The world of advertising will undoubtedly change in the next one, three, and five years to evolve into a landscape very different from the one we know today. Along the way, there will inevitably be changes in technology, ad formats, and overall regulation that will shape the way digital advertising is done. Here are the five advertising technologies that will be obsolete in the next five years.
Over the past few years, there has been an ongoing debate as to whether the "cookie" would become a thing of the past, and in the next five years, it will be. For years, websites, advertisers, and users interacted with cookies with much of the population confused as to what they actually were. Confusion regarding the difference between a first-party and third-party cookie is still common in parts of the ad community even today. If you listen to the media (non-digital crowd), cookies generally are misconstrued as sinister devices for spying, setting viruses, installing malware, or other nefarious purposes when in fact these small text files serve a very different purpose (cookies cannot install viruses or malware).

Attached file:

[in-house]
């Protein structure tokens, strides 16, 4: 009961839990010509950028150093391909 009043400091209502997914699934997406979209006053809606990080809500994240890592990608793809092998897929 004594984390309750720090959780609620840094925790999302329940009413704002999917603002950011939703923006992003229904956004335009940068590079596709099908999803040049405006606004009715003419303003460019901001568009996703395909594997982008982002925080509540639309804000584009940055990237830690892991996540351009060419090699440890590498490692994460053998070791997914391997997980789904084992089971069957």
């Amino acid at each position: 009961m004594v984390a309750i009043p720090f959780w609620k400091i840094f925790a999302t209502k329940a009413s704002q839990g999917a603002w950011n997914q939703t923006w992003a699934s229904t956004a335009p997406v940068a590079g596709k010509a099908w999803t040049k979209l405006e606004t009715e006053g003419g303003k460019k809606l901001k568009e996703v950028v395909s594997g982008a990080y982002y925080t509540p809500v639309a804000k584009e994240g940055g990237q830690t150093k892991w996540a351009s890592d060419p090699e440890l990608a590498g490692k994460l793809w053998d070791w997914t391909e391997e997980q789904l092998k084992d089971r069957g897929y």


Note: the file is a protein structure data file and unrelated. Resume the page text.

In Europe, sites must disclose to their users that they are being "cookied" and get user's permission before dropping one on their browser. For those digital marketers and site developers, the cookie has been a powerful tool to help users with their web browsing history, remember items in a shopping cart, as well as target and retarget users based on their past engagements on advertisements or products. Cookies have generally been the foundation for how digital marketers track the success (ROI) of their online campaigns.
Along with some negative press, privacy advocates, and cookie-blocking browsers and software, the adoption of mobile/tablets is rendering cookies less and less valuable for advertisers. In the mobile/tablet space, traditional cookie tracking has become limited and/or non-existent due to restrictions on their use. The overwhelming adoption of mobile devices is perhaps the largest catalyst pushing third-party cookies into obscurity due to the fact that they are largely not allowed to run "in app," a place where around 80 percent of users spend their time in mobile (according to a 2013 Flurry Study).